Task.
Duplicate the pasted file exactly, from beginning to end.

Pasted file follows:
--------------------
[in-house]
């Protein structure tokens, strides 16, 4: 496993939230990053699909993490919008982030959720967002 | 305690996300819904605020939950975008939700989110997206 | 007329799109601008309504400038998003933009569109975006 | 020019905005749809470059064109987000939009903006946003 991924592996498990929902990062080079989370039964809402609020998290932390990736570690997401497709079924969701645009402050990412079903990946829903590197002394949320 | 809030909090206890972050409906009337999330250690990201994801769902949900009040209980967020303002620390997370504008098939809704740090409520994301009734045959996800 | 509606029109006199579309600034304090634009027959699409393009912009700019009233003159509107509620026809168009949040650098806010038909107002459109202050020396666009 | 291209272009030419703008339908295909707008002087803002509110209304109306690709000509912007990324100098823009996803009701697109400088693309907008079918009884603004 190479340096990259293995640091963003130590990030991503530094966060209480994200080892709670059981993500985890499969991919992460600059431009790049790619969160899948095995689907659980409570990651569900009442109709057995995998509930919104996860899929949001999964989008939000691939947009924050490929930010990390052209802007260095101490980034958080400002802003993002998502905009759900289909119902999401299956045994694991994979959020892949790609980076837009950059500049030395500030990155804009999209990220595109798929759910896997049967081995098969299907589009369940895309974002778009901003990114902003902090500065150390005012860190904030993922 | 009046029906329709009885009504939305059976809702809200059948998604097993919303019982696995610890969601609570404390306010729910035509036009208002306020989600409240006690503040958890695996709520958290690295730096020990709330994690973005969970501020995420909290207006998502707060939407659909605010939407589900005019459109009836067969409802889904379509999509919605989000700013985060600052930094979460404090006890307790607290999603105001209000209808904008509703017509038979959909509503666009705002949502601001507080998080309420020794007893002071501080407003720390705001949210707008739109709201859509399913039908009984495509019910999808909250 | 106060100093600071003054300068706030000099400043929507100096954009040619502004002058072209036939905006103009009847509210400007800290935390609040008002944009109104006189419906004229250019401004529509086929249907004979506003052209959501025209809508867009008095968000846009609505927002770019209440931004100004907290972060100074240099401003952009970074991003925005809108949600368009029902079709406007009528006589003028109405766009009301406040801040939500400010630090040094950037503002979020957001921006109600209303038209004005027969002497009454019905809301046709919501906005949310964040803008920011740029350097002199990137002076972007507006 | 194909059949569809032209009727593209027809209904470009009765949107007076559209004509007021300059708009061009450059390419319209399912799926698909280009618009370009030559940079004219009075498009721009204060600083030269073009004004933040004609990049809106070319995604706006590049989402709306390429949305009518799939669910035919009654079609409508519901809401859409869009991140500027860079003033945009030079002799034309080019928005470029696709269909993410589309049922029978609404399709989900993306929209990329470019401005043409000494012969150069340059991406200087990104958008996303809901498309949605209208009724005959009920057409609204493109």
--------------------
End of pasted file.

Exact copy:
[in-house]
């Protein structure tokens, strides 16, 4: 496993939230990053699909993490919008982030959720967002 | 305690996300819904605020939950975008939700989110997206 | 007329799109601008309504400038998003933009569109975006 | 020019905005749809470059064109987000939009903006946003 991924592996498990929902990062080079989370039964809402609020998290932390990736570690997401497709079924969701645009402050990412079903990946829903590197002394949320 | 809030909090206890972050409906009337999330250690990201994801769902949900009040209980967020303002620390997370504008098939809704740090409520994301009734045959996800 | 509606029109006199579309600034304090634009027959699409393009912009700019009233003159509107509620026809168009949040650098806010038909107002459109202050020396666009 | 291209272009030419703008339908295909707008002087803002509110209304109306690709000509912007990324100098823009996803009701697109400088693309907008079918009884603004 190479340096990259293995640091963003130590990030991503530094966060209480994200080892709670059981993500985890499969991919992460600059431009790049790619969160899948095995689907659980409570990651569900009442109709057995995998509930919104996860899929949001999964989008939000691939947009924050490929930010990390052209802007260095101490980034958080400002802003993002998502905009759900289909119902999401299956045994694991994979959020892949790609980076837009950059500049030395500030990155804009999209990220595109798929759910896997049967081995098969299907589009369940895309974002778009901003990114902003902090500065150390005012860190904030993922 | 009046029906329709009885009504939305059976809702809200059948998604097993919303019982696995610890969601609570404390306010729910035509036009208002306020989600409240006690503040958890695996709520958290690295730096020990709330994690973005969970501020995420909290207006998502707060939407659909605010939407589900005019459109009836067969409802889904379509999509919605989000700013985060600052930094979460404090006890307790607290999603105001209000209808904008509703017509038979959909509503666009705002949502601001507080998080309420020794007893002071501080407003720390705001949210707008739109709201859509399913039908009984495509019910999808909250 | 106060100093600071003054300068706030000099400043929507100096954009040619502004002058072209036939905006103009009847509210400007800290935390609040008002944009109104006189419906004229250019401004529509086929249907004979506003052209959501025209809508867009008095968000846009609505927002770019209440931004100004907290972060100074240099401003952009970074991003925005809108949600368009029902079709406007009528006589003028109405766009009301406040801040939500400010630090040094950037503002979020957001921006109600209303038209004005027969002497009454019905809301046709919501906005949310964040803008920011740029350097002199990137002076972007507006 | 194909059949569809032209009727593209027809209904470009009765949107007076559209004509007021300059708009061009450059390419319209399912799926698909280009618009370009030559940079004219009075498009721009204060600083030269073009004004933040004609990049809106070319995604706006590049989402709306390429949305009518799939669910035919009654079609409508519901809401859409869009991140500027860079003033945009030079002799034309080019928005470029696709269909993410589309049922029978609404399709989900993306929209990329470019401005043409000494012969150069340059991406200087990104958008996303809901498309949605209208009724005959009920057409609204493109």